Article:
List of names as written Various modes of spelling Authorities for spelling Situation Description remarks
Remains of Hospital and Site of Red Friars' Convent (Continued) [continued from page 56]
"A Convent of Mathurine, Robertine, Red, or Trinity Friars founded in the year 1392 by Sir James Lindsay, Knt. [Knight] a cadet of the ancestral house of the noble family of Crawford stood upon or near to the site of the town's Hospital at the foot of South Tay Street where the Catholic Chapel stands if indeed the hospital was not in reality the monastery itself. From some old papers which were obligingly communicated to us many years ago we are inclined to consider this establishment as having been at its erection a dependent of the ministry of the holy Trinity and Captivity at Berwick-upon-Tweed, the minister or superior of which was General of the whole order within Scotland, — at least the minister at Berwick in 1296 was General for in that year he swore fealty as General of the order to Edward I. of England as Lord Paramont of Scotland for the possessions of his own Convent in particular and generally for those of the whole brethren in the Kingdom. It is probable that like as in other Orders, the office and dignity of General was not unalterably annexed to one convent however this is certain that whatsoever individual held the office of General all the houses of the order wheresoever they were situated within his province were dependent on and subject to his authority during the time of his Generalship.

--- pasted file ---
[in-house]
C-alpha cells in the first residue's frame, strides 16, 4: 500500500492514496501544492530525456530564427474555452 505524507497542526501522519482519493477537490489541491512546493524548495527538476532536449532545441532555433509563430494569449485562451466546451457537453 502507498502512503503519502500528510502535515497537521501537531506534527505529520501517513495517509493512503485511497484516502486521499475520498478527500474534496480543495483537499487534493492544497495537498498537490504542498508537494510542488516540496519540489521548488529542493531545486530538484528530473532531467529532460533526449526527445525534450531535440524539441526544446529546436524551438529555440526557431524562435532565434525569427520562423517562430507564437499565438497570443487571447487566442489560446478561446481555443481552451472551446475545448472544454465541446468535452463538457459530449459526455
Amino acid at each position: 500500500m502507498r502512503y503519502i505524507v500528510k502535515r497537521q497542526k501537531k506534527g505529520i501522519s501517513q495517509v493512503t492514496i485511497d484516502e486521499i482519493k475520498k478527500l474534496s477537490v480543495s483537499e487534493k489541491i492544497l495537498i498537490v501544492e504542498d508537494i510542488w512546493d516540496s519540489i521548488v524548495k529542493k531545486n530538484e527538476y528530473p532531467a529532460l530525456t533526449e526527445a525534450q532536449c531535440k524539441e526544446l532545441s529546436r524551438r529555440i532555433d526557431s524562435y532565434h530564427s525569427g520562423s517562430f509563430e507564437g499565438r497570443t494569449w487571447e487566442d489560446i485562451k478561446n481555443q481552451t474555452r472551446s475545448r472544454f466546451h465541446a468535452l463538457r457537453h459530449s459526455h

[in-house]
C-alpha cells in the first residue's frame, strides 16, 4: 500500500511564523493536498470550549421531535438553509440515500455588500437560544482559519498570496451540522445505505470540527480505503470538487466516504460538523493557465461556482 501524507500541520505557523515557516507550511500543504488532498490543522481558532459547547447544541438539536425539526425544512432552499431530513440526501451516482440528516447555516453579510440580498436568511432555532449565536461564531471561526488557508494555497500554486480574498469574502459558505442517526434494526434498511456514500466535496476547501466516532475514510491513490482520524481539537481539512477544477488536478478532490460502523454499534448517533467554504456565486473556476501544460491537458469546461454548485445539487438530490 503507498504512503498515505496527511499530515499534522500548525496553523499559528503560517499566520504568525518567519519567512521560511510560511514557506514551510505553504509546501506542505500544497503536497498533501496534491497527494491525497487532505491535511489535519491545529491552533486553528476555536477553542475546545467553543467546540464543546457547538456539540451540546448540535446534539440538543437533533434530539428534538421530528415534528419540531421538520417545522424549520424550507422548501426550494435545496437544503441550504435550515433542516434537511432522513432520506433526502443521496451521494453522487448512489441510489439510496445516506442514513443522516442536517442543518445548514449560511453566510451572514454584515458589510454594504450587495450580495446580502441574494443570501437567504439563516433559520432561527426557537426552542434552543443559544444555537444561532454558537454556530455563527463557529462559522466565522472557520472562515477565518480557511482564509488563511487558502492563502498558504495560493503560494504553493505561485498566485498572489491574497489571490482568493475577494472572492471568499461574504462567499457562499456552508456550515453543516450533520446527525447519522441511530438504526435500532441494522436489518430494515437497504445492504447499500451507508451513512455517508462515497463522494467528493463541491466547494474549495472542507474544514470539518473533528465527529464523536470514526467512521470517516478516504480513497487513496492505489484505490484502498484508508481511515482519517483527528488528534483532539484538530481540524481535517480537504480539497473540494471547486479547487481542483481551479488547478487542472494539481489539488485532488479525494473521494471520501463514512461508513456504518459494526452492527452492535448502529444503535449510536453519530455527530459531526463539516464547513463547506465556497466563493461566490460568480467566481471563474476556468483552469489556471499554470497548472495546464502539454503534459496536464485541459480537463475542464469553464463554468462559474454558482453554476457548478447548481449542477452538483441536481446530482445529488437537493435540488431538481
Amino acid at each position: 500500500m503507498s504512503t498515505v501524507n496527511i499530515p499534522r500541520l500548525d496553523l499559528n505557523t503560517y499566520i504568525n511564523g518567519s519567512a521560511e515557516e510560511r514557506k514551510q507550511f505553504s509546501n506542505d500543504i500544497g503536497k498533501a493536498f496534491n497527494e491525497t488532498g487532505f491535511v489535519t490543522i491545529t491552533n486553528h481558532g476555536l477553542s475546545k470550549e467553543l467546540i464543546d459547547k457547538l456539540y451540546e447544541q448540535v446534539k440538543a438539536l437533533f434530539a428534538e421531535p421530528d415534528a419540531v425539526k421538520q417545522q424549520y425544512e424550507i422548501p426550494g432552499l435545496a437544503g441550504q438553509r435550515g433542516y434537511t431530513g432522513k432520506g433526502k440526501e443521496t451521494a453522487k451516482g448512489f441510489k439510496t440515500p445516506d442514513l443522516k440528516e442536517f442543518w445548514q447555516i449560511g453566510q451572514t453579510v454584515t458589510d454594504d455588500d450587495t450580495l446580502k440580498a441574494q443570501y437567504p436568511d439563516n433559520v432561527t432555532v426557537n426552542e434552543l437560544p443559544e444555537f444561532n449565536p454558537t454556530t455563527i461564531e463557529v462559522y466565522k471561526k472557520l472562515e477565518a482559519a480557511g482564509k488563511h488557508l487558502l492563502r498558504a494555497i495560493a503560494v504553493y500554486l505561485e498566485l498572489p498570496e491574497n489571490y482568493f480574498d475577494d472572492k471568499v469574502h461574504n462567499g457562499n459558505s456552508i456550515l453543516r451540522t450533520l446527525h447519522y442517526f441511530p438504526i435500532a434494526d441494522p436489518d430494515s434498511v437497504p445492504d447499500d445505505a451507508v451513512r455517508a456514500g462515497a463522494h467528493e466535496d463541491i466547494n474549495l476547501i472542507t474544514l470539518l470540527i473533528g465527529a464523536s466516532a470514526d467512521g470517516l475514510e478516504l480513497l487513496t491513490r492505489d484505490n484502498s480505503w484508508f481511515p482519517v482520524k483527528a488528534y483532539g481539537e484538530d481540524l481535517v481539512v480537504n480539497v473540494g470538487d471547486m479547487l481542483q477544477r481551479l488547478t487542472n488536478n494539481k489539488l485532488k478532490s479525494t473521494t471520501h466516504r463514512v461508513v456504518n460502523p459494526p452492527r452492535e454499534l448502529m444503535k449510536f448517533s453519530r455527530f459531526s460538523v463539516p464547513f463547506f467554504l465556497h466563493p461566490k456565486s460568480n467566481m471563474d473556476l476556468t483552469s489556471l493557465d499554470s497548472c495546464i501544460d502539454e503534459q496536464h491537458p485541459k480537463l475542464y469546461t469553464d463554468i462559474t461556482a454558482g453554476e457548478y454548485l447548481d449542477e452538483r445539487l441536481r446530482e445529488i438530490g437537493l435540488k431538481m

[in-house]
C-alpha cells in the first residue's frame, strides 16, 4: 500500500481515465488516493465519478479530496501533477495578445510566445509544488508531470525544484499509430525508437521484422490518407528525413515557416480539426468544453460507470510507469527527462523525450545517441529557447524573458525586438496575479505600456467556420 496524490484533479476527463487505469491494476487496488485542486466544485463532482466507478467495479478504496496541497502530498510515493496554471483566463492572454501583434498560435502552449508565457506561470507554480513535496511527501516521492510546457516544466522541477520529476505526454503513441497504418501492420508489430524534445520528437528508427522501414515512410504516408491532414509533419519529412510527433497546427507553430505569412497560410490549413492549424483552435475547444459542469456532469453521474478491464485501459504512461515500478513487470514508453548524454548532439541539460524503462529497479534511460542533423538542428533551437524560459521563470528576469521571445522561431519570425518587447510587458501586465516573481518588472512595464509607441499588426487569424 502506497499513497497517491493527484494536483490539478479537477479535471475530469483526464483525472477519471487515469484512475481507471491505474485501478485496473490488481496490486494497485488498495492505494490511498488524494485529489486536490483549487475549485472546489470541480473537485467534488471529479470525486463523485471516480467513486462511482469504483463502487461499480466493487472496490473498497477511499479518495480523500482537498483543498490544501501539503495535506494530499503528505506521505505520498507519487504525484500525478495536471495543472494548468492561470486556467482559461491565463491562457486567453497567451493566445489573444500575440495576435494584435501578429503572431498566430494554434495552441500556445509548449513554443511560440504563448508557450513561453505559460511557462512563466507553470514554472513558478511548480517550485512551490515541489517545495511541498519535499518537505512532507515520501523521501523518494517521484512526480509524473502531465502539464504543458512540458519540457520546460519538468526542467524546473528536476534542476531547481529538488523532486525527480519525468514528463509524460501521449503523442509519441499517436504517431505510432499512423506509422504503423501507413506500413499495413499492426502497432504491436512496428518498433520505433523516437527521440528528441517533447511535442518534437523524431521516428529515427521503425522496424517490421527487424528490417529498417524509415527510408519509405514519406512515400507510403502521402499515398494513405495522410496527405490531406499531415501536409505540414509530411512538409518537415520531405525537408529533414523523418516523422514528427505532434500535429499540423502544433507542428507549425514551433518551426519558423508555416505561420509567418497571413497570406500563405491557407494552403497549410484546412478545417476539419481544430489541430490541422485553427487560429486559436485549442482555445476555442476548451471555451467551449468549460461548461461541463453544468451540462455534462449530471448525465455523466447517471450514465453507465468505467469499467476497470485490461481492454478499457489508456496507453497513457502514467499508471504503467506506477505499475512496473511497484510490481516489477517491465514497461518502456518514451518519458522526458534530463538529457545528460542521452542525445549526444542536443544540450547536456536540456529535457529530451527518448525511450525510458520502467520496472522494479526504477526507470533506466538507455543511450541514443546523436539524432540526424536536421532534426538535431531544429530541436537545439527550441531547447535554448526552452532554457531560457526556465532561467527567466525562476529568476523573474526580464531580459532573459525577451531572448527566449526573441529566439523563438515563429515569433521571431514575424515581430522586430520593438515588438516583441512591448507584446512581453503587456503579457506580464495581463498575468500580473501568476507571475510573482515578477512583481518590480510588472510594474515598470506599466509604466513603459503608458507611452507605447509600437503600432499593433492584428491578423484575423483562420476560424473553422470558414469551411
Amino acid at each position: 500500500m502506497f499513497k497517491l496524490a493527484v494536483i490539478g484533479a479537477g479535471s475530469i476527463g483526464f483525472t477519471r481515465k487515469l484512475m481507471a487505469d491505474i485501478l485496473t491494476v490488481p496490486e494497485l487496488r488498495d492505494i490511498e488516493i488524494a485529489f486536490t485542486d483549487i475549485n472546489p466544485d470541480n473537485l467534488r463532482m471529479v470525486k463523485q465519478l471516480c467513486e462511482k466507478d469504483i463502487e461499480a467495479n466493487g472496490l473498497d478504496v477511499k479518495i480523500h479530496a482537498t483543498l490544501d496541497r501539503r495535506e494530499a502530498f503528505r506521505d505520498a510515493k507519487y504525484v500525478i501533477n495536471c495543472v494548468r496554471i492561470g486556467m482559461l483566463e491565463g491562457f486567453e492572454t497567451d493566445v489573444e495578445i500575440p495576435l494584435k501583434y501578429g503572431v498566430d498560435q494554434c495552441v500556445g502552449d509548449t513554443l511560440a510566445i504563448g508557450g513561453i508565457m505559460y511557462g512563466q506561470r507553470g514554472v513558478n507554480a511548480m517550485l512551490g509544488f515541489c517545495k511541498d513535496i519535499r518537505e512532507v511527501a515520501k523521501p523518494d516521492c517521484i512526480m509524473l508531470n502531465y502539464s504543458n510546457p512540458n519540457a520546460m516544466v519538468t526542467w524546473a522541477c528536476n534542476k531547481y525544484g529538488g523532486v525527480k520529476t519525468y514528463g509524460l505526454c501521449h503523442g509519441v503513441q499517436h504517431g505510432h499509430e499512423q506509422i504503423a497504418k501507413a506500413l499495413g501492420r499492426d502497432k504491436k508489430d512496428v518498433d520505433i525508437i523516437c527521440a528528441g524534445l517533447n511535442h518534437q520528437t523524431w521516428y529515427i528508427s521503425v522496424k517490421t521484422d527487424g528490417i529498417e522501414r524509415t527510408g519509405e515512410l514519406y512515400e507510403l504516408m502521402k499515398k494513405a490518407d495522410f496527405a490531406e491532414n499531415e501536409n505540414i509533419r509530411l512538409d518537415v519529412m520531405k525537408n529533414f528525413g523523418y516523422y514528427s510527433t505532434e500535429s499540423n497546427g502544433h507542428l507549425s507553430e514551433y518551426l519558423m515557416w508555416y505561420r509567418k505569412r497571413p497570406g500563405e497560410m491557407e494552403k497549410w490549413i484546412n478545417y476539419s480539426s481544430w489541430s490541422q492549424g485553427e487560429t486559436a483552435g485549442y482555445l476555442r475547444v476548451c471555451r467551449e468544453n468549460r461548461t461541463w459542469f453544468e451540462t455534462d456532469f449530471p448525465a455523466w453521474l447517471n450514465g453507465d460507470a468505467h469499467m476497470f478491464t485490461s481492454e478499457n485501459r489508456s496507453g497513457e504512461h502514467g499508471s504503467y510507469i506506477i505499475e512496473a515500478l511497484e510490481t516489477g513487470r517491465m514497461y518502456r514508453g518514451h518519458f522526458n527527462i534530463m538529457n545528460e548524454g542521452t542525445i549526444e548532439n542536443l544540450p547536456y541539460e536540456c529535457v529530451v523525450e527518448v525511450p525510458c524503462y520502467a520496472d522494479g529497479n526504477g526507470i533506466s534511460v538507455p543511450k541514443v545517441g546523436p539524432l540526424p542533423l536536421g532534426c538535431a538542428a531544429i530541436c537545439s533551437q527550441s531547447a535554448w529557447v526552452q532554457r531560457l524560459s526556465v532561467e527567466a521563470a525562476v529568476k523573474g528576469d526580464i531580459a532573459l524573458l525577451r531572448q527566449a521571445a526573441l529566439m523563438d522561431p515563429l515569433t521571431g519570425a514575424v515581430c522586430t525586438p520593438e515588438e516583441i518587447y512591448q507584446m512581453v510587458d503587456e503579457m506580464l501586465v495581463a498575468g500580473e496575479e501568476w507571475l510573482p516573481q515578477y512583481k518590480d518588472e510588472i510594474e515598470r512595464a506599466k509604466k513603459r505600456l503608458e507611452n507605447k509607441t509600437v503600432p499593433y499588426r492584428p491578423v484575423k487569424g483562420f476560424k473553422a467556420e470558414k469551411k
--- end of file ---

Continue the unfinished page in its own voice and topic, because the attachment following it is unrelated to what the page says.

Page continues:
The first donation to this house was a tenement within the town which was granted by the founder in the foundation Charter but the position is not specified. Robert III. who is the only other bene­factor whose name has escaped the ravages of time by his charter under the great seal dated ___ confirming the foundation, dissolved the parish church of Kettins from the Mathurine Convent at Berwick-upon-Tweed and annexed it to this house." + + + + + + + + + + + + + + + + + + + +
"Of the money revenues of the convent nothing is known unless the various annuals in the town's ancient Rent Roll marked as payable to the hospital be considered as having previous to the Reformation belonged to the Friars. These annuals amount to £91.8.5 and shew in connection with other sources of revenue that whatever was the number of the brethren, their total income was considerable but perhaps not more than what would be necessary for the purposes of the institution of the order, for at least one fourth part of the revenues of every house of the order over all
[continued on page 58]

Continued entries/extra info

[Page] 57

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Alison James- Moderator, Iain496

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